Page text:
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I’m thinking about putting frame connectors on my 68 to give it some rigidity. Anyone have them now that didnt before? Id like to hear opinions , pros and cons if anyone is willing to share.
thank you
 

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They are definitely worth getting, IMO.
Possibly THE best upgrade to first & second gen Camaro's.

I bought / installed the Hotchkis SFC's and really like their fit.
 

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Moroso/SRD had a set not requiring floor cut-up.
A definite good event having performed. Ensure vehicle is straight before/during installing procedure.
 

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Our second car is a 69 RSSS Camaro vert that I bought in 1978, 6 figure miles before the odometer quick. Painted in 84, Stills show well and performs very good. Been maintained over the years as needed. Poly bushings that squeak, annoying, new front end and several sets of tires on Vette rims. Handles well for a 50 year old. Not a major difference from my other 4 that have the upgrade stuff! Now I am thinking of adding frame connectors!!!!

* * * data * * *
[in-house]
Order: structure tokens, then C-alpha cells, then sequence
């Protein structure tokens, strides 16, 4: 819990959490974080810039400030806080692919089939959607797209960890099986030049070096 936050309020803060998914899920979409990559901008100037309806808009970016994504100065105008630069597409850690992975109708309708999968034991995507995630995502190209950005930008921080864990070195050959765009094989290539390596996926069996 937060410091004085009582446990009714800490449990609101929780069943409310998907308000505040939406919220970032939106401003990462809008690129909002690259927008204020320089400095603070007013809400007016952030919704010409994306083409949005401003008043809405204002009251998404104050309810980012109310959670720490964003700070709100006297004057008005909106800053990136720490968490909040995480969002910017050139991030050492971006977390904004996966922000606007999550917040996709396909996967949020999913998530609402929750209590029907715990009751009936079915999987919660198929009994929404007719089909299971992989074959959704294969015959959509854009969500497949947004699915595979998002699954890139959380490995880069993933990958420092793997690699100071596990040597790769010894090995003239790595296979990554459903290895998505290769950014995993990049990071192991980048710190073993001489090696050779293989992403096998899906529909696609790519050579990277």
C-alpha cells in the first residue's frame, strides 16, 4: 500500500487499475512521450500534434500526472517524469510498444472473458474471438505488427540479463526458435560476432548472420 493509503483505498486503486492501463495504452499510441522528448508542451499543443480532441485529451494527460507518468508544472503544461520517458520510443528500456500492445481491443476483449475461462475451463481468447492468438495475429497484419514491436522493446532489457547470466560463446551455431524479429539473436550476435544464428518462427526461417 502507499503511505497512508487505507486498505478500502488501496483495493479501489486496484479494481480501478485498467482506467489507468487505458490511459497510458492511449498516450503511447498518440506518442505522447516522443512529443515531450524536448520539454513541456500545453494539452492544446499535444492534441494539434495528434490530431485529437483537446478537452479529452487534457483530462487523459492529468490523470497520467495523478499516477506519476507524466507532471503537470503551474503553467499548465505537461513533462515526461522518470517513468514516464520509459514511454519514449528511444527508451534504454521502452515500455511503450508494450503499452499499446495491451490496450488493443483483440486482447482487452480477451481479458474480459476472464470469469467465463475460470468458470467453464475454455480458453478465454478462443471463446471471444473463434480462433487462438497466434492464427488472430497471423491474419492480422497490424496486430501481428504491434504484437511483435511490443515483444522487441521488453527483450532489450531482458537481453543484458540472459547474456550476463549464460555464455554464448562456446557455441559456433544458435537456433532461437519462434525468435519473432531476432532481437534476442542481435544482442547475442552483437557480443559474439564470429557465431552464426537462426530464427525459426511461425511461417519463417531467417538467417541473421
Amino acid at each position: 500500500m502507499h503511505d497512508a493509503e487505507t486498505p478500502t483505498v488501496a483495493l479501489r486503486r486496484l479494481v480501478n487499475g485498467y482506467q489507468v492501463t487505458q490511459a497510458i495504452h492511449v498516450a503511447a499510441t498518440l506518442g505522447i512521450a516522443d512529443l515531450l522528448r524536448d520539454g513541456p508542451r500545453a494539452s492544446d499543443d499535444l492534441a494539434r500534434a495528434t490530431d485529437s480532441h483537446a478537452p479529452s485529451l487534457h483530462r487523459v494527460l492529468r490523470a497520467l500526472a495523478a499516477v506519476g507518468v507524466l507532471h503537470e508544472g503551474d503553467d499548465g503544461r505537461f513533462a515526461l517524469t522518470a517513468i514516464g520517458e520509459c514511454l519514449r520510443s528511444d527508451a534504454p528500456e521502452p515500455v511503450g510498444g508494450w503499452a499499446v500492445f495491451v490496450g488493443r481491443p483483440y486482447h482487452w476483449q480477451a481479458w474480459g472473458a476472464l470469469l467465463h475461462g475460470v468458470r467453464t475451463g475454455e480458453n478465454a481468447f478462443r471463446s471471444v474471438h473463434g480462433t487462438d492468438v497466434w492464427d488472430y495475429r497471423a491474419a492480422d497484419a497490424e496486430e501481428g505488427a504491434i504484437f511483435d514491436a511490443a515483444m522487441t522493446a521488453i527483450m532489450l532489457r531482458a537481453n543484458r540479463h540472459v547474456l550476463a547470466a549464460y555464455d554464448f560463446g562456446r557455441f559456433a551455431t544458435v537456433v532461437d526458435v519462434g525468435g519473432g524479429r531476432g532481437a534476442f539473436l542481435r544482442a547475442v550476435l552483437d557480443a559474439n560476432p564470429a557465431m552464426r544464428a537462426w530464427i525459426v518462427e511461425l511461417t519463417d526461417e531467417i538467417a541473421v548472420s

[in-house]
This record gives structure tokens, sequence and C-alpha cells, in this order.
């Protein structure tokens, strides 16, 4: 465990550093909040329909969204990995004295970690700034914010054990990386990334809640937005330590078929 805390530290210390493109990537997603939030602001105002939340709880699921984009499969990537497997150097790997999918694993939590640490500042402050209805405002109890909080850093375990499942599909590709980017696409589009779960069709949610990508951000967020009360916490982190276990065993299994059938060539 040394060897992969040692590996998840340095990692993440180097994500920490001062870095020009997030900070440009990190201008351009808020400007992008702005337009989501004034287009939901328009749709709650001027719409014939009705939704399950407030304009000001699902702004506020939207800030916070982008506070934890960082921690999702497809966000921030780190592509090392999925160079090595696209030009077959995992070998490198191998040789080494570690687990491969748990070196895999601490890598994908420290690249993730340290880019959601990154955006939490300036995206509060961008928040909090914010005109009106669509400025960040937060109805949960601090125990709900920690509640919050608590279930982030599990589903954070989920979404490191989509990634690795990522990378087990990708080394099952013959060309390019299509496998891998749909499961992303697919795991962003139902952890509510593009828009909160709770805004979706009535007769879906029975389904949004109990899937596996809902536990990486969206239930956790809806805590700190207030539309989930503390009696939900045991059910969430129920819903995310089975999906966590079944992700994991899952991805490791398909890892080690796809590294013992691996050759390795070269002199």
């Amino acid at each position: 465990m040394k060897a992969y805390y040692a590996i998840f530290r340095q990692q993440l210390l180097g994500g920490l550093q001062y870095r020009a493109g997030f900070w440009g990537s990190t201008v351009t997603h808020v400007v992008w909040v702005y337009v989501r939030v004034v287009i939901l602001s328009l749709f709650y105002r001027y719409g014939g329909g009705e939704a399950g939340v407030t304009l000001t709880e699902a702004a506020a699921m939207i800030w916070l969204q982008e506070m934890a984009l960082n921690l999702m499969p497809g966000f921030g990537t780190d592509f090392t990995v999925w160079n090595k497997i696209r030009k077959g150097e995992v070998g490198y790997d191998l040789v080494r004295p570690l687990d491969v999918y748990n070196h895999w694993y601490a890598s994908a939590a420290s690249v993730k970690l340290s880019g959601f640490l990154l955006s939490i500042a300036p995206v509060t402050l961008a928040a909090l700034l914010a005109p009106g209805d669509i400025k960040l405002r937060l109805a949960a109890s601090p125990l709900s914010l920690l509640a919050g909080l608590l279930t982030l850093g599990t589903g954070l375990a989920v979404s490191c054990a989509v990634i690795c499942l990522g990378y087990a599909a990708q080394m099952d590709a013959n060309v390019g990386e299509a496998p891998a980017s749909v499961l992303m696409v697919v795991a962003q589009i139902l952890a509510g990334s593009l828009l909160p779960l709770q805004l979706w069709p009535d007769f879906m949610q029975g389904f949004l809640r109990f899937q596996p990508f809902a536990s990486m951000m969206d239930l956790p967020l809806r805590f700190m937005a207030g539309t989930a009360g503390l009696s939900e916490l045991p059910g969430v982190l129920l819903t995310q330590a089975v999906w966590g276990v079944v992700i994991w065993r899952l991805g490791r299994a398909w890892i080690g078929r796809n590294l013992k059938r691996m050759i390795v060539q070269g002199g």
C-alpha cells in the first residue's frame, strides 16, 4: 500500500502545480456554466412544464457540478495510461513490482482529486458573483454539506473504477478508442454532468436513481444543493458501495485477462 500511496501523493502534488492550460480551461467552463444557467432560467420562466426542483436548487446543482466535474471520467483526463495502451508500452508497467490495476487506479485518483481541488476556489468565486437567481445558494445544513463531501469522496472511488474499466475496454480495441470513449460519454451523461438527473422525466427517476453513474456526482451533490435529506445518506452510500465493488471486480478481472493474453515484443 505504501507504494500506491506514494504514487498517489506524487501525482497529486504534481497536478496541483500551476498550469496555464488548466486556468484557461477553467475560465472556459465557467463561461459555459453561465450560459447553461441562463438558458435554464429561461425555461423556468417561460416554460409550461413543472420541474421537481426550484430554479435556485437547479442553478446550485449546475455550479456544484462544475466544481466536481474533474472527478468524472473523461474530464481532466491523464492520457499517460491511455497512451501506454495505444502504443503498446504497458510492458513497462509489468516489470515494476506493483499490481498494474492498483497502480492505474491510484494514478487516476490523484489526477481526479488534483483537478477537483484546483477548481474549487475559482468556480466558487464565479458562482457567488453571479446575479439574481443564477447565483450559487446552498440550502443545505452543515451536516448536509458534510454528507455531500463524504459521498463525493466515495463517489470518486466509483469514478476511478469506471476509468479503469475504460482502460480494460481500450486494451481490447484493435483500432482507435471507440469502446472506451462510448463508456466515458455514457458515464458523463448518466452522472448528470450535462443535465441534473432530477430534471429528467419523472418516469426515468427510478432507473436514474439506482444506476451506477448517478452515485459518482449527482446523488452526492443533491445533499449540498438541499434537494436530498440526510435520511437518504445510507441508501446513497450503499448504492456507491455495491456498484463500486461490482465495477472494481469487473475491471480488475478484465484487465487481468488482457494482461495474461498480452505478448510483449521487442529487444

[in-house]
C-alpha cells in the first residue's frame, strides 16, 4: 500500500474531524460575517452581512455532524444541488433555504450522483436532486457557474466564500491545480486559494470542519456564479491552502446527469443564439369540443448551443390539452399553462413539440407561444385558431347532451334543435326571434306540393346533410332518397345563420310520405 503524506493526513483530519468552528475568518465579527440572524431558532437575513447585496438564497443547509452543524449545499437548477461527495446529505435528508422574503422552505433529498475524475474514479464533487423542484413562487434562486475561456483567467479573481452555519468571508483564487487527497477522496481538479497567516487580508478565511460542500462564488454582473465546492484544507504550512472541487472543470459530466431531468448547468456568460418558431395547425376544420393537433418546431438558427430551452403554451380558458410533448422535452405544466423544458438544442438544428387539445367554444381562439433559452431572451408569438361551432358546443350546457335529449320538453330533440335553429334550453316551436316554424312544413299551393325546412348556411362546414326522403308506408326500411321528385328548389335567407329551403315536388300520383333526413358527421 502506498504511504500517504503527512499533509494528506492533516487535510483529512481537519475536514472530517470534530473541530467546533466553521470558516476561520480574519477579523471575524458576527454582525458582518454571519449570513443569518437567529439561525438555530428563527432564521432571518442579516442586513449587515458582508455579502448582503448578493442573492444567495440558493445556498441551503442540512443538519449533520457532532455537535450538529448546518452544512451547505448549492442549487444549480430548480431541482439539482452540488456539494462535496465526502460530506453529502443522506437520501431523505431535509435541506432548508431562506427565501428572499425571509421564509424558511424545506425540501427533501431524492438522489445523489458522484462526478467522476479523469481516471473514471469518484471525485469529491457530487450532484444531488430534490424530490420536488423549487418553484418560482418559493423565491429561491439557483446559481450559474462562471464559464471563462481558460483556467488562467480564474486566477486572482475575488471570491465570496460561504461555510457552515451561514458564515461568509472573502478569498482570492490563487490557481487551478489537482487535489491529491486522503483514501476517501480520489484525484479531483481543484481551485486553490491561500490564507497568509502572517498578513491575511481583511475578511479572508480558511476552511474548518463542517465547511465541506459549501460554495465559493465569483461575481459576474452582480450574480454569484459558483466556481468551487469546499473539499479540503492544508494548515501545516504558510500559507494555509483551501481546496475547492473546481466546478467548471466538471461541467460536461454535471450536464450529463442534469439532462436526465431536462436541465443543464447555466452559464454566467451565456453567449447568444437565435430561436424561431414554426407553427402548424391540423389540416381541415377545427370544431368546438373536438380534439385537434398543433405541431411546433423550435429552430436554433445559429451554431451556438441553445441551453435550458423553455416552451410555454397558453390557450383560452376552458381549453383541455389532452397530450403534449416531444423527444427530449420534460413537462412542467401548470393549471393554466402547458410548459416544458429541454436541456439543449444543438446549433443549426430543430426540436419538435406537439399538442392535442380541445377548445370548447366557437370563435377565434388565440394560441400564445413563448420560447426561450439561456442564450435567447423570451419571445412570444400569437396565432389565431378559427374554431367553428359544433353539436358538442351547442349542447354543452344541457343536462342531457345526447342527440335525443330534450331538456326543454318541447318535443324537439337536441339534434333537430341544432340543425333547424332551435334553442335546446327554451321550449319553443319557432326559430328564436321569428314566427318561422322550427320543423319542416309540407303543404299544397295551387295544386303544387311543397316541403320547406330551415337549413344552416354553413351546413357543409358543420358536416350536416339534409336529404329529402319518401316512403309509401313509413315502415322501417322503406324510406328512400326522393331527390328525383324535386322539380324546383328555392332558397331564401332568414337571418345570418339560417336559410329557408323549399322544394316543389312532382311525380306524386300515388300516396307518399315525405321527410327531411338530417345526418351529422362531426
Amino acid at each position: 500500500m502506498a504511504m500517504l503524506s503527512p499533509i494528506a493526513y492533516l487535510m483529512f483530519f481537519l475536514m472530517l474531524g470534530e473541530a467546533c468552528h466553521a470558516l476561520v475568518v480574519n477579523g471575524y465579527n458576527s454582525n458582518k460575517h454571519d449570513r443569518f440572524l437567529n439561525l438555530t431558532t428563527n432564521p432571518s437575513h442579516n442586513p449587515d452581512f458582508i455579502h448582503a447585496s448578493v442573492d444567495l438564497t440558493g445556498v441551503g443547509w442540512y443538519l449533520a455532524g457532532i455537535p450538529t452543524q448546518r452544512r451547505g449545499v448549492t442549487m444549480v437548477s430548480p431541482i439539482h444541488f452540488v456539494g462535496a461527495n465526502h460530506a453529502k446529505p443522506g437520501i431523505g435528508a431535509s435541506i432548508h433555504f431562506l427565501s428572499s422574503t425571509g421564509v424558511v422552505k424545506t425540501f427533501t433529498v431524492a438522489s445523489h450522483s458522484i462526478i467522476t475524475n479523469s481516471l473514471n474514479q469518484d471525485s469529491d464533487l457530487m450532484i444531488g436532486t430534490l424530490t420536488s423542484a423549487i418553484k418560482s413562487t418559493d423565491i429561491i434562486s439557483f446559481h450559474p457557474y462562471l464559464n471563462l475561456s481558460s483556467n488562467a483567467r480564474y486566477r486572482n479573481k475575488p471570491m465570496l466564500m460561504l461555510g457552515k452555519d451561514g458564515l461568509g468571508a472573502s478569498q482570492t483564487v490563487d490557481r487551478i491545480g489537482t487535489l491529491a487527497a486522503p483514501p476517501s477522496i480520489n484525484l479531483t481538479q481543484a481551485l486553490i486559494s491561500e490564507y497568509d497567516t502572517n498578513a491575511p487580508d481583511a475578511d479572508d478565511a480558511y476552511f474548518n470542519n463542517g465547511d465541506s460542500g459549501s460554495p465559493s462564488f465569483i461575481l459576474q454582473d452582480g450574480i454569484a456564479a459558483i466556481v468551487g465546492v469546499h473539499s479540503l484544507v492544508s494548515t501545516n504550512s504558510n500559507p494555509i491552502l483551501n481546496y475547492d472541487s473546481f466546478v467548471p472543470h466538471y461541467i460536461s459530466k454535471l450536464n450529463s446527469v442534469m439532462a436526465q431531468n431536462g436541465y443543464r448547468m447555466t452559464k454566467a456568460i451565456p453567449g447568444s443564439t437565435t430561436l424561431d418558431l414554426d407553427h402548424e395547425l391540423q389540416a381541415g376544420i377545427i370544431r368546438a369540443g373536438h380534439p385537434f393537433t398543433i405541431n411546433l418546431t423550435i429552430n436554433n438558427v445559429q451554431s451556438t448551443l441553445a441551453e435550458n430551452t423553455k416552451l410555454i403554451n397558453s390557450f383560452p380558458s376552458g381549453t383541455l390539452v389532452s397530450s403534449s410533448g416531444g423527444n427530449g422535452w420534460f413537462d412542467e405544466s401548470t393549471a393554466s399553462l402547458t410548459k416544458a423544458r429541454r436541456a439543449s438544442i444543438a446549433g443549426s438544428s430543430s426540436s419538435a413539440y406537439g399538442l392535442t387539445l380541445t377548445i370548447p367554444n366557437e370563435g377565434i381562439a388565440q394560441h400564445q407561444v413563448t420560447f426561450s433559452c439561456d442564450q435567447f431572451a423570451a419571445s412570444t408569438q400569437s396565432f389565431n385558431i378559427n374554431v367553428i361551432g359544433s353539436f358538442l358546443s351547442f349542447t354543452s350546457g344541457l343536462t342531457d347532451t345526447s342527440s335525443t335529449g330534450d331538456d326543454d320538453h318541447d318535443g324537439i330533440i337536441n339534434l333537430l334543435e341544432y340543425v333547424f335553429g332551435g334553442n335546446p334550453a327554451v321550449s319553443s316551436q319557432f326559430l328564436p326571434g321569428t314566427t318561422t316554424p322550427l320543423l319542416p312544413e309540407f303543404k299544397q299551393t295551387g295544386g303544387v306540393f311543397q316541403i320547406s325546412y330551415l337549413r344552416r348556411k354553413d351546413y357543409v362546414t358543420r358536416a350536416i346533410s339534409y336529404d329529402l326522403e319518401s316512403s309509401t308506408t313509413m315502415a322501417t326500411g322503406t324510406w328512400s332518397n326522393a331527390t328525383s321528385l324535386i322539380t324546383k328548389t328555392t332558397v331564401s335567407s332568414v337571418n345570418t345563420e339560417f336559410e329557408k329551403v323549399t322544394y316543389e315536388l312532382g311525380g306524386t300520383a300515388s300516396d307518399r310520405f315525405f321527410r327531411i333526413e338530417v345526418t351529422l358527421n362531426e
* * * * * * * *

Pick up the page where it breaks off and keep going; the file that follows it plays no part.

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Install solid body bushings when you do this.
Op

People will have opinions on solid vs poly vs rubber body mounts. I prefer rubber. I installed OER ones along with new bolts/washers/nuts (all included in kit). The old, originals, while flattened, lasted 52 years. These OER rubber, they are not soft rubber, will out live me. YMMV
 

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Absolutely put them in, I have the DSE weld in connectors with their solid mounts. Poly mounts will probably work but read the info on the connectors without doing a solid mounts and you can decide. Biggest difference for the money I have done to the car hands down.
Camaro Body Bushings - Resto Shop
Exactly. One way to think about it. From the factory, the subframe and body are only attached by a few bolts. Essentially they can flex relative to each other as two separate parts on the mounts (were talking small movements). The subframe and everything attached to it probably weigh close to a half a ton. The body, rear suspension and everything weigh another ton or more. As you go down the road vibration inputs come from the engine, trans, and the road surfaces (through the tires) exciting the two different masses at a different rates, but again it's not tied together rigidly.

With subframe connectors, you've now tied that subframe rigidly to the rear of the body. If you only have rubber, that flex point in front is inducing a lot of stress on the subframe connector and back to the unibody where it attaches. And over time as that rubber ages, it'll add progressively more stress. So not only have you given up some the the benefit of having subframe connectors, but you've induced stress on the underbody which could cause microcracks over time.

If you're going to weld them in, use solids. There's a reason many SFC manufacturers either recommend them or even include solid mounts with the SFCs as a package.